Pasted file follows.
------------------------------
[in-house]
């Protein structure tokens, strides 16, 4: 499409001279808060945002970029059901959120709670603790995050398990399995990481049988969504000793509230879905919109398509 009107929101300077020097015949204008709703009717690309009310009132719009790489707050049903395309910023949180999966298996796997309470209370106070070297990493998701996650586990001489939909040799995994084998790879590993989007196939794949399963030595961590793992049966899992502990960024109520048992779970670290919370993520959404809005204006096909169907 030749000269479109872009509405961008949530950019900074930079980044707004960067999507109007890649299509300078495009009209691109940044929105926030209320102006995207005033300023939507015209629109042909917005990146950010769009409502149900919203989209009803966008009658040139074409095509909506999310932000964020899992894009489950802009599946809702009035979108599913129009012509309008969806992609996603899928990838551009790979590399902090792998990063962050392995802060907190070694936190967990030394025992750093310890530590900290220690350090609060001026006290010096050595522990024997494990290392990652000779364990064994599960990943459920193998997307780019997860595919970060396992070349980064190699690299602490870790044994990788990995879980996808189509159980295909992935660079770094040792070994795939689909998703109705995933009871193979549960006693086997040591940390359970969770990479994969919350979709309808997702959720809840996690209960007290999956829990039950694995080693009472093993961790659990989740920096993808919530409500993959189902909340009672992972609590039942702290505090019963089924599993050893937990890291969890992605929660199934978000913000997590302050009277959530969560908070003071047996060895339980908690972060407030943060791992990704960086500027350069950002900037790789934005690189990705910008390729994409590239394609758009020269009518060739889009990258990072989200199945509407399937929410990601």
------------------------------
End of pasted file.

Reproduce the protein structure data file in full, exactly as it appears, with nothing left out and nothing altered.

[in-house]
């Protein structure tokens, strides 16, 4: 499409001279808060945002970029059901959120709670603790995050398990399995990481049988969504000793509230879905919109398509 009107929101300077020097015949204008709703009717690309009310009132719009790489707050049903395309910023949180999966298996796997309470209370106070070297990493998701996650586990001489939909040799995994084998790879590993989007196939794949399963030595961590793992049966899992502990960024109520048992779970670290919370993520959404809005204006096909169907 030749000269479109872009509405961008949530950019900074930079980044707004960067999507109007890649299509300078495009009209691109940044929105926030209320102006995207005033300023939507015209629109042909917005990146950010769009409502149900919203989209009803966008009658040139074409095509909506999310932000964020899992894009489950802009599946809702009035979108599913129009012509309008969806992609996603899928990838551009790979590399902090792998990063962050392995802060907190070694936190967990030394025992750093310890530590900290220690350090609060001026006290010096050595522990024997494990290392990652000779364990064994599960990943459920193998997307780019997860595919970060396992070349980064190699690299602490870790044994990788990995879980996808189509159980295909992935660079770094040792070994795939689909998703109705995933009871193979549960006693086997040591940390359970969770990479994969919350979709309808997702959720809840996690209960007290999956829990039950694995080693009472093993961790659990989740920096993808919530409500993959189902909340009672992972609590039942702290505090019963089924599993050893937990890291969890992605929660199934978000913000997590302050009277959530969560908070003071047996060895339980908690972060407030943060791992990704960086500027350069950002900037790789934005690189990705910008390729994409590239394609758009020269009518060739889009990258990072989200199945509407399937929410990601």